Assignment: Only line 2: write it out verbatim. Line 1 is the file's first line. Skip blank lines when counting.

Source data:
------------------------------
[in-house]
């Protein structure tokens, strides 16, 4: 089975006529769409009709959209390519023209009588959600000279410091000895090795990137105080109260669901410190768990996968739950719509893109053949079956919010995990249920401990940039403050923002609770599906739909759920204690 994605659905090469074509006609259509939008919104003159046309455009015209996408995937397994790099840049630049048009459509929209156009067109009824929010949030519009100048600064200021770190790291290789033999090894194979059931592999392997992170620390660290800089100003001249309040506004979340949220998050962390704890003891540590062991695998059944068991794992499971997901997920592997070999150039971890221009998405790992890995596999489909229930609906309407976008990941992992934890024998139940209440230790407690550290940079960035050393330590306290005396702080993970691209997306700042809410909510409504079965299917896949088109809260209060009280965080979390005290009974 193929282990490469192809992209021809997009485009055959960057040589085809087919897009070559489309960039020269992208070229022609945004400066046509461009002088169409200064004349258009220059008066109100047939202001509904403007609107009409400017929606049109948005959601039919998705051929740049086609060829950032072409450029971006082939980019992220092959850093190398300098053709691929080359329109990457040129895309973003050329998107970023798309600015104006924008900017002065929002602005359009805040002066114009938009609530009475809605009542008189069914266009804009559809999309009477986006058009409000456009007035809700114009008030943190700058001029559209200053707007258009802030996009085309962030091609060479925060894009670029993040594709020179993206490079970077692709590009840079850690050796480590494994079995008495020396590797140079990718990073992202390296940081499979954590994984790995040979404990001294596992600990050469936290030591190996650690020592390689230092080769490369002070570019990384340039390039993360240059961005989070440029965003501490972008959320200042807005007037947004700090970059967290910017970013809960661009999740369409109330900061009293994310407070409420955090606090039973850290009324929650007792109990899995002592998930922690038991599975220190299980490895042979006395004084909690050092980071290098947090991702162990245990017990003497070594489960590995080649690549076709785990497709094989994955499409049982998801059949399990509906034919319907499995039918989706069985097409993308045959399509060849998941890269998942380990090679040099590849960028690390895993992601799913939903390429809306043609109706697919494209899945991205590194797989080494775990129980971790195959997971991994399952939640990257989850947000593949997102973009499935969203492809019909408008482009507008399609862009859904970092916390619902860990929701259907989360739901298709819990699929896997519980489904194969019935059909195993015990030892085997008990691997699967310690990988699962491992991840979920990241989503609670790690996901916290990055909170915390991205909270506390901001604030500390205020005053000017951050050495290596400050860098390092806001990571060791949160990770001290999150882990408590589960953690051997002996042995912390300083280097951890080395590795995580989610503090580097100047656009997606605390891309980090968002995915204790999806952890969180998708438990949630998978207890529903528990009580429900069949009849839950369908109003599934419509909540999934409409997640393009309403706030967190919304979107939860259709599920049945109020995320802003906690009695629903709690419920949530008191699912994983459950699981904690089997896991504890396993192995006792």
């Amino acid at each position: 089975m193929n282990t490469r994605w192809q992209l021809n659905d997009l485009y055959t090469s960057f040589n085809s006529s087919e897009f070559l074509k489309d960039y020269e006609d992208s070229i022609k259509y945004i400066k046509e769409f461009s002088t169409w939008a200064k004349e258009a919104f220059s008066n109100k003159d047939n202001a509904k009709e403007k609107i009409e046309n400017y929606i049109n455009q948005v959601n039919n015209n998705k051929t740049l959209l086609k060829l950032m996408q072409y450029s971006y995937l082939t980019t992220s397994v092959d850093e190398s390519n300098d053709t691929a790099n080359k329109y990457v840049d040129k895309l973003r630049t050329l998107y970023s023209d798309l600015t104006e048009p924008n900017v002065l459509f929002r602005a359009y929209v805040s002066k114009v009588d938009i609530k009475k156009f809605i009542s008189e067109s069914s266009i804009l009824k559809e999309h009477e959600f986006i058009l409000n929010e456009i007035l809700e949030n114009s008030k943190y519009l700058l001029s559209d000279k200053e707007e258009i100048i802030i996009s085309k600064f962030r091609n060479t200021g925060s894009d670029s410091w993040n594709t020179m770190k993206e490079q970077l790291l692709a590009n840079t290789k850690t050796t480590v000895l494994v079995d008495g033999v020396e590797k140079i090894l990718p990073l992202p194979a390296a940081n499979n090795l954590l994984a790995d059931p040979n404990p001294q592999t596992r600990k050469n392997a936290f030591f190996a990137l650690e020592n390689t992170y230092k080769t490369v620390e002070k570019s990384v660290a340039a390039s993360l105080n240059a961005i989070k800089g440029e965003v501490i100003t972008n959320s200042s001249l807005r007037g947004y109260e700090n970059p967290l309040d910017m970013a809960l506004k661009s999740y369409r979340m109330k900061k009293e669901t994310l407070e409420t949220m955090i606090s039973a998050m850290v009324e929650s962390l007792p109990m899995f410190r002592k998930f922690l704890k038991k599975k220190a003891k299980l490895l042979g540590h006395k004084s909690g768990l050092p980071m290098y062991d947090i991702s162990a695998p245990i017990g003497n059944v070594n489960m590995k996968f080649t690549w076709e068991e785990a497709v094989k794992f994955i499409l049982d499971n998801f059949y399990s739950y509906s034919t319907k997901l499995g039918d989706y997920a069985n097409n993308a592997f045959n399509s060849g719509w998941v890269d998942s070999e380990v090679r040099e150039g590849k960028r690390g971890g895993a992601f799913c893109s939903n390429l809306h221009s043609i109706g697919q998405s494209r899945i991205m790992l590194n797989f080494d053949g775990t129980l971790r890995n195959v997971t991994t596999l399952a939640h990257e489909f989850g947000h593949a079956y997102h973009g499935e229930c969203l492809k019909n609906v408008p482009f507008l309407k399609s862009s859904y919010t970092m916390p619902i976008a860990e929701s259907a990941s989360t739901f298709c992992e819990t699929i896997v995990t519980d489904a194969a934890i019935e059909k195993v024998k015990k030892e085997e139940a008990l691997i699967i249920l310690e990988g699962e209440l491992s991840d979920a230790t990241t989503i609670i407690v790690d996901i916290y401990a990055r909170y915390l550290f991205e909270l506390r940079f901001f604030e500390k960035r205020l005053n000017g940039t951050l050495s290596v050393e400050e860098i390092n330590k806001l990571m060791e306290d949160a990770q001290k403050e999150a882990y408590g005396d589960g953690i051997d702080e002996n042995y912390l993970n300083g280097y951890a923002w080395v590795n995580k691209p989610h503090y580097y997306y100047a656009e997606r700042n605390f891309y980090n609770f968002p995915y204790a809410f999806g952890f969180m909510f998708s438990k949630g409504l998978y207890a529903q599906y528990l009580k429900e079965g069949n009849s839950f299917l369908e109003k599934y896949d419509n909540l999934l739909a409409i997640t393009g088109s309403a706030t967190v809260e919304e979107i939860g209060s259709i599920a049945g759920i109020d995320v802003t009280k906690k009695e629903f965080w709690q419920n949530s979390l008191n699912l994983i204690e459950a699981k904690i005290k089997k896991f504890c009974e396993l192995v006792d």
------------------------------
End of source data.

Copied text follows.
């Protein structure tokens, strides 16, 4: 089975006529769409009709959209390519023209009588959600000279410091000895090795990137105080109260669901410190768990996968739950719509893109053949079956919010995990249920401990940039403050923002609770599906739909759920204690 994605659905090469074509006609259509939008919104003159046309455009015209996408995937397994790099840049630049048009459509929209156009067109009824929010949030519009100048600064200021770190790291290789033999090894194979059931592999392997992170620390660290800089100003001249309040506004979340949220998050962390704890003891540590062991695998059944068991794992499971997901997920592997070999150039971890221009998405790992890995596999489909229930609906309407976008990941992992934890024998139940209440230790407690550290940079960035050393330590306290005396702080993970691209997306700042809410909510409504079965299917896949088109809260209060009280965080979390005290009974 193929282990490469192809992209021809997009485009055959960057040589085809087919897009070559489309960039020269992208070229022609945004400066046509461009002088169409200064004349258009220059008066109100047939202001509904403007609107009409400017929606049109948005959601039919998705051929740049086609060829950032072409450029971006082939980019992220092959850093190398300098053709691929080359329109990457040129895309973003050329998107970023798309600015104006924008900017002065929002602005359009805040002066114009938009609530009475809605009542008189069914266009804009559809999309009477986006058009409000456009007035809700114009008030943190700058001029559209200053707007258009802030996009085309962030091609060479925060894009670029993040594709020179993206490079970077692709590009840079850690050796480590494994079995008495020396590797140079990718990073992202390296940081499979954590994984790995040979404990001294596992600990050469936290030591190996650690020592390689230092080769490369002070570019990384340039390039993360240059961005989070440029965003501490972008959320200042807005007037947004700090970059967290910017970013809960661009999740369409109330900061009293994310407070409420955090606090039973850290009324929650007792109990899995002592998930922690038991599975220190299980490895042979006395004084909690050092980071290098947090991702162990245990017990003497070594489960590995080649690549076709785990497709094989994955499409049982998801059949399990509906034919319907499995039918989706069985097409993308045959399509060849998941890269998942380990090679040099590849960028690390895993992601799913939903390429809306043609109706697919494209899945991205590194797989080494775990129980971790195959997971991994399952939640990257989850947000593949997102973009499935969203492809019909408008482009507008399609862009859904970092916390619902860990929701259907989360739901298709819990699929896997519980489904194969019935059909195993015990030892085997008990691997699967310690990988699962491992991840979920990241989503609670790690996901916290990055909170915390991205909270506390901001604030500390205020005053000017951050050495290596400050860098390092806001990571060791949160990770001290999150882990408590589960953690051997002996042995912390300083280097951890080395590795995580989610503090580097100047656009997606605390891309980090968002995915204790999806952890969180998708438990949630998978207890529903528990009580429900069949009849839950369908109003599934419509909540999934409409997640393009309403706030967190919304979107939860259709599920049945109020995320802003906690009695629903709690419920949530008191699912994983459950699981904690089997896991504890396993192995006792």